High-Performance Concrete for Underwater Tunnel

To ensure a high degree of consistency, reliability, and quality, the project team mobilized two concrete batch plants. At the fabrication site, the two portable Lafarge plants produced 72,000 cubic yards of SCC, testing every load for air content, unit weight, slump, and temperature. The specified compressive strength for the concrete on this project was 6,000 psi; however, the high-performance SCC consistently achieved strengths of 9,000 to 10,000 psi at 28 days.

The last concrete pour into the dry dock forms for the first litter was completed in March 2014. The 11 concrete tunnel elements were cast in two cycles, called litters. Litter 1 included the first six elements and litter 2 the final five elements. After each litter was completed, the dry dock was flooded to float the elements so they could be towed the 220 nautical miles down the Chesapeake Bay to the project site.

The first six massive tunnel elements (litter 1) arrived at the Portsmouth Marine Terminal in summer 2014, after being towed one at a time by a tug fleet down the Chesapeake Bay. The remaining five concrete tunnel elements were completed at the Sparrows Point fabrication dry docks and prepared for float-out to the Virginia jobsite. This process included sealing and waterproofing the elements, constructing four temporary, interior ballast tanks in each to provide stability during floating and towing, and installing temporary bulkheads on each end to allow the elements to float.

The blue steel frames, called the main form traveler (on the left in photo) and the egress form traveler (right), were used to form the concrete into the element shape. The Parsons Brinckerhoff rectangular profile design of the second Midtown Tunnel is the first deepwater concrete immersed-tube tunnel in North America and only the second all-concrete immersed tunnel in the U.S.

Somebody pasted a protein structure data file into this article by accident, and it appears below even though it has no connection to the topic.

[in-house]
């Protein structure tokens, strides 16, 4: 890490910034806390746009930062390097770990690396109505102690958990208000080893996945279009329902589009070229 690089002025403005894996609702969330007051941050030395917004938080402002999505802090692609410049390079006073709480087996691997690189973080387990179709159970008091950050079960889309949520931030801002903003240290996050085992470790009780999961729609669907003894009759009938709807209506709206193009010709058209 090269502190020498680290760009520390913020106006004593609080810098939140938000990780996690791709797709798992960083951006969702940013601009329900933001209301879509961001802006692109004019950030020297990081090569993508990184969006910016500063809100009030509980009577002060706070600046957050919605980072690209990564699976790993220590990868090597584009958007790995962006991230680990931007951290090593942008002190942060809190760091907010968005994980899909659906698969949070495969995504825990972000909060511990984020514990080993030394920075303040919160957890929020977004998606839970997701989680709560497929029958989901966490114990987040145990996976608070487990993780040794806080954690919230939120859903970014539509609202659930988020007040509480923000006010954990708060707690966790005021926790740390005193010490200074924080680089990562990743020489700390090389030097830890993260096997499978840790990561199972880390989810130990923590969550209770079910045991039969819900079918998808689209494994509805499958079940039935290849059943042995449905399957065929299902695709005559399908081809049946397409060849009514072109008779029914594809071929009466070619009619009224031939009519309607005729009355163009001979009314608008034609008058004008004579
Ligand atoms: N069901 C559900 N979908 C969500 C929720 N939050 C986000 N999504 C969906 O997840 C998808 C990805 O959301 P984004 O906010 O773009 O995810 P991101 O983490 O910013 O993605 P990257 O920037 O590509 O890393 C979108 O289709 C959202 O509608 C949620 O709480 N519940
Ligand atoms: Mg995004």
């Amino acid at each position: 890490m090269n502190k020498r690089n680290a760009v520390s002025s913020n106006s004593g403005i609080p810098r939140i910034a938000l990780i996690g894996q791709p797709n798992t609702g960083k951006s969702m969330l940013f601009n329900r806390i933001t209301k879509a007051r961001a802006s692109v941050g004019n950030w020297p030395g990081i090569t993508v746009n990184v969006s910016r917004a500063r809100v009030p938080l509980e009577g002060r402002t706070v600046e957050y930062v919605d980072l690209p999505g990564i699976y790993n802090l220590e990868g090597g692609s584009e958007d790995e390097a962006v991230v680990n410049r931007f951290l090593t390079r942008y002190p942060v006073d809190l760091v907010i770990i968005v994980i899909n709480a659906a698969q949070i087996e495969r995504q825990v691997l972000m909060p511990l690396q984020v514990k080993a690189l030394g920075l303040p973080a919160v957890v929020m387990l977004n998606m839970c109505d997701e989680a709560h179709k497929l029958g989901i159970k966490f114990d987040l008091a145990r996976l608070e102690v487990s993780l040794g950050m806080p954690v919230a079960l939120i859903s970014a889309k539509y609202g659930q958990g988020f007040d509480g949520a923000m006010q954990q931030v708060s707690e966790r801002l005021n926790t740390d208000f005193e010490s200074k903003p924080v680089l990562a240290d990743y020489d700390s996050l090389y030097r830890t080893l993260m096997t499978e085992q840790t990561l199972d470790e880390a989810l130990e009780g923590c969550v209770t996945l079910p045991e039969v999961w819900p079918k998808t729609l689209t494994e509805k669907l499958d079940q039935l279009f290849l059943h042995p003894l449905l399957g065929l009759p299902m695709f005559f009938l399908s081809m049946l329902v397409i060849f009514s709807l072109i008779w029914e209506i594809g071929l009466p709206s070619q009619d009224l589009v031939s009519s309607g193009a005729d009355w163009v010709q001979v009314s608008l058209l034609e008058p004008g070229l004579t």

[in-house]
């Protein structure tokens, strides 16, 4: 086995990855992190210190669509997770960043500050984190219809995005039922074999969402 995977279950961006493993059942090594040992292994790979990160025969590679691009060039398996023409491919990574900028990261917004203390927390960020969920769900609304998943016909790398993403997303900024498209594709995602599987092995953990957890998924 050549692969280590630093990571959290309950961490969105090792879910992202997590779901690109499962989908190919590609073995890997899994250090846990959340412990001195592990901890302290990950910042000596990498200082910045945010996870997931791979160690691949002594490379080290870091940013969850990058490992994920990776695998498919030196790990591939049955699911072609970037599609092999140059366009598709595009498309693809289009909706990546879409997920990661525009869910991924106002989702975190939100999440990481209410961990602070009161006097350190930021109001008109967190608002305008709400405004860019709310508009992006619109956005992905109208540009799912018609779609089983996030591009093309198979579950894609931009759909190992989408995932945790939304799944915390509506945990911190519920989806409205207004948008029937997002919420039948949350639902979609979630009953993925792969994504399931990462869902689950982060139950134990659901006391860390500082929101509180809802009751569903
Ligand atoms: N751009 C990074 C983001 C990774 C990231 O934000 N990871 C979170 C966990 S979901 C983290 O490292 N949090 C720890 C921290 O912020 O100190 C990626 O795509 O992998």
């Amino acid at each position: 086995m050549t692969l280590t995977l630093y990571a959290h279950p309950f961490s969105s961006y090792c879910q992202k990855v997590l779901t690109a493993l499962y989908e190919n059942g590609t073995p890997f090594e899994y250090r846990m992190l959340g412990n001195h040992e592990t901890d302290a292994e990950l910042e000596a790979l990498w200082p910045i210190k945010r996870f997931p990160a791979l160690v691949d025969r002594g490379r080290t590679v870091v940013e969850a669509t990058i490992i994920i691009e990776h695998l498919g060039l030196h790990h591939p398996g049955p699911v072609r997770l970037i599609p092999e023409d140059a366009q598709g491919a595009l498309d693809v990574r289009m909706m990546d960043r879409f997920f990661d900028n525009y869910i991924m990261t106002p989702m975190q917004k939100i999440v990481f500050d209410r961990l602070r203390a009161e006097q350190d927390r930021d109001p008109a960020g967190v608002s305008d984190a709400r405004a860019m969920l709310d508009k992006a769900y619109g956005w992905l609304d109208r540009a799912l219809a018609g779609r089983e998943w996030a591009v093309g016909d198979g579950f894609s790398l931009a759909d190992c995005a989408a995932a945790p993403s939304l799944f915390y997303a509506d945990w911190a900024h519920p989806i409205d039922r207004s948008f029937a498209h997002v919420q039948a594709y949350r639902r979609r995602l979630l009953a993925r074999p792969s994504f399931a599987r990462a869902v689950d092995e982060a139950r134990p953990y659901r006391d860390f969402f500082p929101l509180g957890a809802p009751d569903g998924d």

Flooding of the Sparrows Point dry dock began in June 2014 and the first litter was towed to the Virginia jobsite to be immersed in the Elizabeth River. The last tunnel element was immersed on July 14, 2015, connecting the shorlines of Portsmouth and Norfolk.

The final litter of elements 7 to 11 reached the Portsmouth jobsite in April 2015. They are being placed across the Elizabethe River at the rate of one every five weeks. After each litter was completed, the dry dock was flooded to float the elements so they could be towed the 220 nautical miles down the Chesapeake Bay to the project site.

When completed in 2016, the new 3,800-foot concrete-reinforced tunnel, located adjacent to the existing Midtown Tunnel, will provide a separate road that allows two lanes of traffic in both directions, doubling transportation capacity beneath the Elizabeth River. The new Midtown Tunnel will offer broad and lasting benefits to the Hampton Roads transportation system, its economy, and the lives of those who live and work in the region. Larger Version.

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